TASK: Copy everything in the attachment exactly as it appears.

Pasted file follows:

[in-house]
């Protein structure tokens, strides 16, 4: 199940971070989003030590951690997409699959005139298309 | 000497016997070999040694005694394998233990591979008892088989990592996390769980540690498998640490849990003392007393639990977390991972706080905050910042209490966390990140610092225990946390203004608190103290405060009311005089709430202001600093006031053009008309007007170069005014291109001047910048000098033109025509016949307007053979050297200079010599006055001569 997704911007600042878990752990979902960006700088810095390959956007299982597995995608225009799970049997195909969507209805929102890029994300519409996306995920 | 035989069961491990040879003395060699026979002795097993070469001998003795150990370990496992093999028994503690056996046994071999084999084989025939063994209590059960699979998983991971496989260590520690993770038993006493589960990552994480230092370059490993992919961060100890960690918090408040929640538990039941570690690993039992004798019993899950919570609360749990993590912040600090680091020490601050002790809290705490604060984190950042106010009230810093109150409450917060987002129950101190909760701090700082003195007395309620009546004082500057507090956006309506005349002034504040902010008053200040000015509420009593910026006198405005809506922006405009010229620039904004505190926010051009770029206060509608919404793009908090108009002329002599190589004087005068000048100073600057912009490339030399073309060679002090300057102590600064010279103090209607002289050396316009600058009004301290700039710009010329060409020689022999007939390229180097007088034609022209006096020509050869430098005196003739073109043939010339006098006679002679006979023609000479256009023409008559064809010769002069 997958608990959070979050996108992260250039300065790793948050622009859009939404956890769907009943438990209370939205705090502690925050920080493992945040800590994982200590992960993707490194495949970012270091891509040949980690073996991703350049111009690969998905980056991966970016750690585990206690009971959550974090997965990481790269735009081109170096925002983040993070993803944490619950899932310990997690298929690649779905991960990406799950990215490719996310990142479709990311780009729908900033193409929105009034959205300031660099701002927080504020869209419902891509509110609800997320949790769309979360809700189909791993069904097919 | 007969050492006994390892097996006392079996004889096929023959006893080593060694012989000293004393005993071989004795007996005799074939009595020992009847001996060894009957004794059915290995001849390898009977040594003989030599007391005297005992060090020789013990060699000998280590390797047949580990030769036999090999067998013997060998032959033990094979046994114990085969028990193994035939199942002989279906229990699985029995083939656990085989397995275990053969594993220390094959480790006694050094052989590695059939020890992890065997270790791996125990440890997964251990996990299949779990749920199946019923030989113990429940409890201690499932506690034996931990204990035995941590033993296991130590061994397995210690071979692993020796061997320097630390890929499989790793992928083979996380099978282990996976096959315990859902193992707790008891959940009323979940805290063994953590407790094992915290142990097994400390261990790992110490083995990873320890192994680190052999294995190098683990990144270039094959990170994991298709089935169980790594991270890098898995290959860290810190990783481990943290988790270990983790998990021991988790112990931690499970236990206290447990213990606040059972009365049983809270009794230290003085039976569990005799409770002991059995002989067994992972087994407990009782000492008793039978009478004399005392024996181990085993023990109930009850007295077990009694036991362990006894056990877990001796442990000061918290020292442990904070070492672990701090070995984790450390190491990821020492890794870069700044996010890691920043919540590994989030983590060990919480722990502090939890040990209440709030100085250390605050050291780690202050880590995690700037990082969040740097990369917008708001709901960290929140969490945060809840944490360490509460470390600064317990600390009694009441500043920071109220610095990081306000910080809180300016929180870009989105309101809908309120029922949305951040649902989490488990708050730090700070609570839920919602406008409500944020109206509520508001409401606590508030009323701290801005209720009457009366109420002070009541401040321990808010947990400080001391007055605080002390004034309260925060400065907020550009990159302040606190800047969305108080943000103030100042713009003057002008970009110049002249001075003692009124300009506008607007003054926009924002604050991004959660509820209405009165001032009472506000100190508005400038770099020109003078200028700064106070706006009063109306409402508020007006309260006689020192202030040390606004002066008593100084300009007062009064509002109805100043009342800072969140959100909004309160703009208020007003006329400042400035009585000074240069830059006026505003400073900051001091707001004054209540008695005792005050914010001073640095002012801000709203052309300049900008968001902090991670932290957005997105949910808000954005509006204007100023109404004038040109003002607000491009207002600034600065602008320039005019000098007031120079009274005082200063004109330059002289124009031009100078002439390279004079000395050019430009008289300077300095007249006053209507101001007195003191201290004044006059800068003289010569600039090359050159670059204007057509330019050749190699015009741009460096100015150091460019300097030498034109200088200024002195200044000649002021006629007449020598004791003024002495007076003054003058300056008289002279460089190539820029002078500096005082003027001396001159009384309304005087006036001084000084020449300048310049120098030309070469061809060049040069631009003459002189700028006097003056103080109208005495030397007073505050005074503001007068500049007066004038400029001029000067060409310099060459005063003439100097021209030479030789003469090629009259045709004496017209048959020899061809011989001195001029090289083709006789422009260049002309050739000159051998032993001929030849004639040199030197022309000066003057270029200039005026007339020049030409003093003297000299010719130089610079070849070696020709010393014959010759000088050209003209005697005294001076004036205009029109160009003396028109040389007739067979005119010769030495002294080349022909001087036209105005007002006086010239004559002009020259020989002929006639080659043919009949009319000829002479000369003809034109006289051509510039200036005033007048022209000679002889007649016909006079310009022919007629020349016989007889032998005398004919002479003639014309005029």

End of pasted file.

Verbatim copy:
[in-house]
């Protein structure tokens, strides 16, 4: 199940971070989003030590951690997409699959005139298309 | 000497016997070999040694005694394998233990591979008892088989990592996390769980540690498998640490849990003392007393639990977390991972706080905050910042209490966390990140610092225990946390203004608190103290405060009311005089709430202001600093006031053009008309007007170069005014291109001047910048000098033109025509016949307007053979050297200079010599006055001569 997704911007600042878990752990979902960006700088810095390959956007299982597995995608225009799970049997195909969507209805929102890029994300519409996306995920 | 035989069961491990040879003395060699026979002795097993070469001998003795150990370990496992093999028994503690056996046994071999084999084989025939063994209590059960699979998983991971496989260590520690993770038993006493589960990552994480230092370059490993992919961060100890960690918090408040929640538990039941570690690993039992004798019993899950919570609360749990993590912040600090680091020490601050002790809290705490604060984190950042106010009230810093109150409450917060987002129950101190909760701090700082003195007395309620009546004082500057507090956006309506005349002034504040902010008053200040000015509420009593910026006198405005809506922006405009010229620039904004505190926010051009770029206060509608919404793009908090108009002329002599190589004087005068000048100073600057912009490339030399073309060679002090300057102590600064010279103090209607002289050396316009600058009004301290700039710009010329060409020689022999007939390229180097007088034609022209006096020509050869430098005196003739073109043939010339006098006679002679006979023609000479256009023409008559064809010769002069 997958608990959070979050996108992260250039300065790793948050622009859009939404956890769907009943438990209370939205705090502690925050920080493992945040800590994982200590992960993707490194495949970012270091891509040949980690073996991703350049111009690969998905980056991966970016750690585990206690009971959550974090997965990481790269735009081109170096925002983040993070993803944490619950899932310990997690298929690649779905991960990406799950990215490719996310990142479709990311780009729908900033193409929105009034959205300031660099701002927080504020869209419902891509509110609800997320949790769309979360809700189909791993069904097919 | 007969050492006994390892097996006392079996004889096929023959006893080593060694012989000293004393005993071989004795007996005799074939009595020992009847001996060894009957004794059915290995001849390898009977040594003989030599007391005297005992060090020789013990060699000998280590390797047949580990030769036999090999067998013997060998032959033990094979046994114990085969028990193994035939199942002989279906229990699985029995083939656990085989397995275990053969594993220390094959480790006694050094052989590695059939020890992890065997270790791996125990440890997964251990996990299949779990749920199946019923030989113990429940409890201690499932506690034996931990204990035995941590033993296991130590061994397995210690071979692993020796061997320097630390890929499989790793992928083979996380099978282990996976096959315990859902193992707790008891959940009323979940805290063994953590407790094992915290142990097994400390261990790992110490083995990873320890192994680190052999294995190098683990990144270039094959990170994991298709089935169980790594991270890098898995290959860290810190990783481990943290988790270990983790998990021991988790112990931690499970236990206290447990213990606040059972009365049983809270009794230290003085039976569990005799409770002991059995002989067994992972087994407990009782000492008793039978009478004399005392024996181990085993023990109930009850007295077990009694036991362990006894056990877990001796442990000061918290020292442990904070070492672990701090070995984790450390190491990821020492890794870069700044996010890691920043919540590994989030983590060990919480722990502090939890040990209440709030100085250390605050050291780690202050880590995690700037990082969040740097990369917008708001709901960290929140969490945060809840944490360490509460470390600064317990600390009694009441500043920071109220610095990081306000910080809180300016929180870009989105309101809908309120029922949305951040649902989490488990708050730090700070609570839920919602406008409500944020109206509520508001409401606590508030009323701290801005209720009457009366109420002070009541401040321990808010947990400080001391007055605080002390004034309260925060400065907020550009990159302040606190800047969305108080943000103030100042713009003057002008970009110049002249001075003692009124300009506008607007003054926009924002604050991004959660509820209405009165001032009472506000100190508005400038770099020109003078200028700064106070706006009063109306409402508020007006309260006689020192202030040390606004002066008593100084300009007062009064509002109805100043009342800072969140959100909004309160703009208020007003006329400042400035009585000074240069830059006026505003400073900051001091707001004054209540008695005792005050914010001073640095002012801000709203052309300049900008968001902090991670932290957005997105949910808000954005509006204007100023109404004038040109003002607000491009207002600034600065602008320039005019000098007031120079009274005082200063004109330059002289124009031009100078002439390279004079000395050019430009008289300077300095007249006053209507101001007195003191201290004044006059800068003289010569600039090359050159670059204007057509330019050749190699015009741009460096100015150091460019300097030498034109200088200024002195200044000649002021006629007449020598004791003024002495007076003054003058300056008289002279460089190539820029002078500096005082003027001396001159009384309304005087006036001084000084020449300048310049120098030309070469061809060049040069631009003459002189700028006097003056103080109208005495030397007073505050005074503001007068500049007066004038400029001029000067060409310099060459005063003439100097021209030479030789003469090629009259045709004496017209048959020899061809011989001195001029090289083709006789422009260049002309050739000159051998032993001929030849004639040199030197022309000066003057270029200039005026007339020049030409003093003297000299010719130089610079070849070696020709010393014959010759000088050209003209005697005294001076004036205009029109160009003396028109040389007739067979005119010769030495002294080349022909001087036209105005007002006086010239004559002009020259020989002929006639080659043919009949009319000829002479000369003809034109006289051509510039200036005033007048022209000679002889007649016909006079310009022919007629020349016989007889032998005398004919002479003639014309005029």